View Full Version : Added yeast late to honey water mix, what is happening?

09-05-2013, 10:03 PM
Hi there, I'm wondering if anyone could clue me in on what might be happening with this experiment. I made a gallon batch of 'mead', mixing a 4:1 ratio water to honey, thinking this would get me where I needed, as I bought 'raw honey', hoping for wild yeasts to do the trick. I think I got taken however, because I never experienced any fermenting, so I'm thinking I got some kind of pasteurized honey on accident. It has been sitting in wide-mouthed glass jar with a paper towel draped over to keep insects out (clearly I'm not worried about 'off-flavors'). With other ferments that I've made with this technique, I get some definite bubbling action, but this one sat for about a week with nothing going on. So I added about a couple teaspoons of lalvin d-47 on day 8 to see if the added yeasts would start the fermentation. It has been 5 days and no noticeable change in carbonation or movement at all.

Can anyone tell me what is happening here? Did I overlook something that would keep the yeast from eating the sugar? Also note: I'm on the fourth floor of my apartment, and it has been very hot lately. The average temperature up here all day has to be in the 80's, until I get hope and put on the air conditioner. Somebody posted on here that lalvin d47 withstands some pretty warm temperatures, so I'm not sure that's the case.

Any knowledge would be awesome!


Medsen Fey
09-05-2013, 10:16 PM
D47 HATES high temperatures. Or to be more precise, most folks hate the swill that D47 produces at high temperature. However, it will survive and ferment in the 80s without problem.

Honey, even raw honey, often doesn't contain enough viable yeast to start a fermentation. When you leave an open batch of must out, you may get yeast, or bacteria or molds growing (or a combination), but it can take a long time. After putting in D47, I would expect that to get fermentation going. Is the gravity changing at all?

Did you add anything else, like lemon juice, or some form of acid?

09-05-2013, 10:22 PM
D47 is not a good one for warm temperatures. According to their web site, http://www.lalvinyeast.com/strains.asp, it likes 15 to 20 degrees C. That is 59 to 68 degrees F. I don't know if it will prevent it from starting but it will generate a lot of fusels and will not give you the taste you want. I think the kiv-1116 would be better for you. It can go from 10 to 95 degrees F. It also can kill off other yeasts so you may want to just drop it in now and hope it takes out the D47.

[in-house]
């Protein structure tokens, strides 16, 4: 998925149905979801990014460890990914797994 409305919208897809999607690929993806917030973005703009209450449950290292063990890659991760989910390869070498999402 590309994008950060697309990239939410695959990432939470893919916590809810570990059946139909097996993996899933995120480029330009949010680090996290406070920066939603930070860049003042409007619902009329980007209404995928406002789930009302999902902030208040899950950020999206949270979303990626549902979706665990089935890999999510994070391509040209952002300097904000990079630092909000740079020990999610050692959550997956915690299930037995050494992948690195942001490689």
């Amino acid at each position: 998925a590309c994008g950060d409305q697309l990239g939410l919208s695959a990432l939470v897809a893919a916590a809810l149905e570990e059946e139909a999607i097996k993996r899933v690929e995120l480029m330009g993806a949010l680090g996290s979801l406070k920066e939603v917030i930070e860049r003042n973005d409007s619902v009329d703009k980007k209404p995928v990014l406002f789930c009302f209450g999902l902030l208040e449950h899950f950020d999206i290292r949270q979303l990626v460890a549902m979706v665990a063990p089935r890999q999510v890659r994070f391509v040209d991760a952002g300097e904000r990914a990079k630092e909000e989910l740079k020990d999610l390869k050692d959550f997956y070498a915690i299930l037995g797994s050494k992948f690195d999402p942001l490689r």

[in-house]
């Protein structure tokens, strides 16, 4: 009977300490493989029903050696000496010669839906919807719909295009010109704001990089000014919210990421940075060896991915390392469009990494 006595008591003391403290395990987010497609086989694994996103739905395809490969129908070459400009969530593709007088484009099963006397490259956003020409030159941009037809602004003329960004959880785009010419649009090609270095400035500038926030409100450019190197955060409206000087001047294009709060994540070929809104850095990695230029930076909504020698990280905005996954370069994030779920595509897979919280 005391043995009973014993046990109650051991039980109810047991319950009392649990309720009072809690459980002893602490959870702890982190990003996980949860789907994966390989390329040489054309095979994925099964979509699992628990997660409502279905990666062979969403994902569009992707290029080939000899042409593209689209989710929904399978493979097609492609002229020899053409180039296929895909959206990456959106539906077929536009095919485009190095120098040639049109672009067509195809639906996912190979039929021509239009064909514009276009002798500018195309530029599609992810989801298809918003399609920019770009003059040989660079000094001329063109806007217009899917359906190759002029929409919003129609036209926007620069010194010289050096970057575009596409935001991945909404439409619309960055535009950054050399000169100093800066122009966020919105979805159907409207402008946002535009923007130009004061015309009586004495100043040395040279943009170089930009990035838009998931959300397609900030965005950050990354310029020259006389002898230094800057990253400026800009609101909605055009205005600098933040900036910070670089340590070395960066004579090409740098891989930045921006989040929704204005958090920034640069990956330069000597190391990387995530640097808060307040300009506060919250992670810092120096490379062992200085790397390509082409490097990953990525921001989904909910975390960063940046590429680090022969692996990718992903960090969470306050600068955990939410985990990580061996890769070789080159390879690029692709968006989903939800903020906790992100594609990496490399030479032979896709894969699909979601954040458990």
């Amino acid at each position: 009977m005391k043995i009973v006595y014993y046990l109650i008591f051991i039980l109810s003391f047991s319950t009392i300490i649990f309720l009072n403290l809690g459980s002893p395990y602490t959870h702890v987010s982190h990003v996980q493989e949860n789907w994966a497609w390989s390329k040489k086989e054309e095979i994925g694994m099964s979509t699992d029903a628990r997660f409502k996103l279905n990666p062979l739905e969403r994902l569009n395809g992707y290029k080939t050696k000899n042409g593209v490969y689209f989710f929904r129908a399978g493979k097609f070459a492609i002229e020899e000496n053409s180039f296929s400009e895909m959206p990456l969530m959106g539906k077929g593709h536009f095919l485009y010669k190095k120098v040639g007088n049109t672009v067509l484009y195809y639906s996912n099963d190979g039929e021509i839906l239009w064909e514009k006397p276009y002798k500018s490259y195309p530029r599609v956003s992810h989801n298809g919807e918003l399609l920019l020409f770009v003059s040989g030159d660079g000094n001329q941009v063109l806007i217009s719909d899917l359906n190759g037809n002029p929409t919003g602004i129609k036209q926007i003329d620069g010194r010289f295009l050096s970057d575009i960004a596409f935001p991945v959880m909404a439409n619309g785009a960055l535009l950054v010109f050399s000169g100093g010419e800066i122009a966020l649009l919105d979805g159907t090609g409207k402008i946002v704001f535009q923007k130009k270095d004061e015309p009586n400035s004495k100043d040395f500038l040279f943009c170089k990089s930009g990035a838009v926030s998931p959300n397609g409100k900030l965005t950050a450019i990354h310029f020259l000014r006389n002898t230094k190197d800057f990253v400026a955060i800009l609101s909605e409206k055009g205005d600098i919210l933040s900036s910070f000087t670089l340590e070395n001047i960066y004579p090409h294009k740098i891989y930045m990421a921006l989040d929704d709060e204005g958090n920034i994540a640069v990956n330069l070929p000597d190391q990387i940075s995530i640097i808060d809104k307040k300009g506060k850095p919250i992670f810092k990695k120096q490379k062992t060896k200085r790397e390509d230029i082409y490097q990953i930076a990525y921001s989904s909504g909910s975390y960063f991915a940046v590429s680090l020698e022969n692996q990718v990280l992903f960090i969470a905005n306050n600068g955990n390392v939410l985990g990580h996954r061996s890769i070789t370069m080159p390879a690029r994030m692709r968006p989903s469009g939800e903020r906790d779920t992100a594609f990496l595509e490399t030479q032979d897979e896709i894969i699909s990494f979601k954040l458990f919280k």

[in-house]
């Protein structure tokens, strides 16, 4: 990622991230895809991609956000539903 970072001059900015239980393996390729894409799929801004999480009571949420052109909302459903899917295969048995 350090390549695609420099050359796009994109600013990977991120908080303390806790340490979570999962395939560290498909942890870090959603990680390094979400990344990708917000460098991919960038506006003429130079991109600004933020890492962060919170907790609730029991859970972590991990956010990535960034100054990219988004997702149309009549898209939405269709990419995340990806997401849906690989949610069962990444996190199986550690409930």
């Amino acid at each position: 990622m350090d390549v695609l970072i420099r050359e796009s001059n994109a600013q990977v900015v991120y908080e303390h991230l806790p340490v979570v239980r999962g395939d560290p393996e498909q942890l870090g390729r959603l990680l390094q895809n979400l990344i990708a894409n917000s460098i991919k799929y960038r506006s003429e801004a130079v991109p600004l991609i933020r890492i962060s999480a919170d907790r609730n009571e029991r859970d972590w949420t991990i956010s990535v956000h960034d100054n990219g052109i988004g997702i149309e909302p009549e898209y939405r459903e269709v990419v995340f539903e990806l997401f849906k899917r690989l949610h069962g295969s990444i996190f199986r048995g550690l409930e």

You could also add nutrients and check the pH but at this early stage, it is most likely the temperature that is your problem.

09-05-2013, 10:28 PM
Honey doesn't ferment on its own routinely, we have to dilute it yes ?

Why might that be ? Could it be something to do with yeast not surviving in it in its raw, undiluted state ?

So ok, its diluted down, possibly a little too far as a quick look through the threads and recipes would have shown you that the basic level is 3lb watered down to 1 gallon (there's about 12lb of honey to the gallon so I'd be IRO 3:1 water honey).

Ok so you've got it a bit lower ? What's going on ?

Well yeast need more than just sugars. At the moment its like you eating just rice or potato. They need a few other bits too, grapes provide just about all the requirements as do beer wort, honey is famously sterile of other non-sugar requirements.

D47 ? Hum? A good yeast as long as its kept below 70F.

So what can you do ?

How about using a whisk to aerate the hell out of it, because yeast do need some O2 for development, then add both a handful of raisins and some boiled bread yeast (boil or microwave a couple of teaspoons of bread yeast in an ounce or two of water to kill off the yeast, let it cool and then add it in) so that the wine yeast has something other than the honey sugars to munch on......

09-06-2013, 03:48 AM
Ask any beekeeper who has tried to store honey over 20% moisture and they will tell you how it ferments, though very slow to get started. Even low moisture honey can crystalize and a pool of water form on the top diluting the surface just enough to let the wild yeasts already in honey go to work. Dont forget that beebread is a fermented product by the bees so any real raw honey is going to have some beebread mixed in there as an innoculant. You simple didnt wait long enough for the native yeasts to get their act together, assuming they were in there to start if not pasturized. WVMJ

09-06-2013, 06:35 AM
Being a bit of a hydromel, it could be done already. I've had them finish really quickly before. It is possible you missed the ferment in the first 24 hours.
You need a hydrometer to know for sure.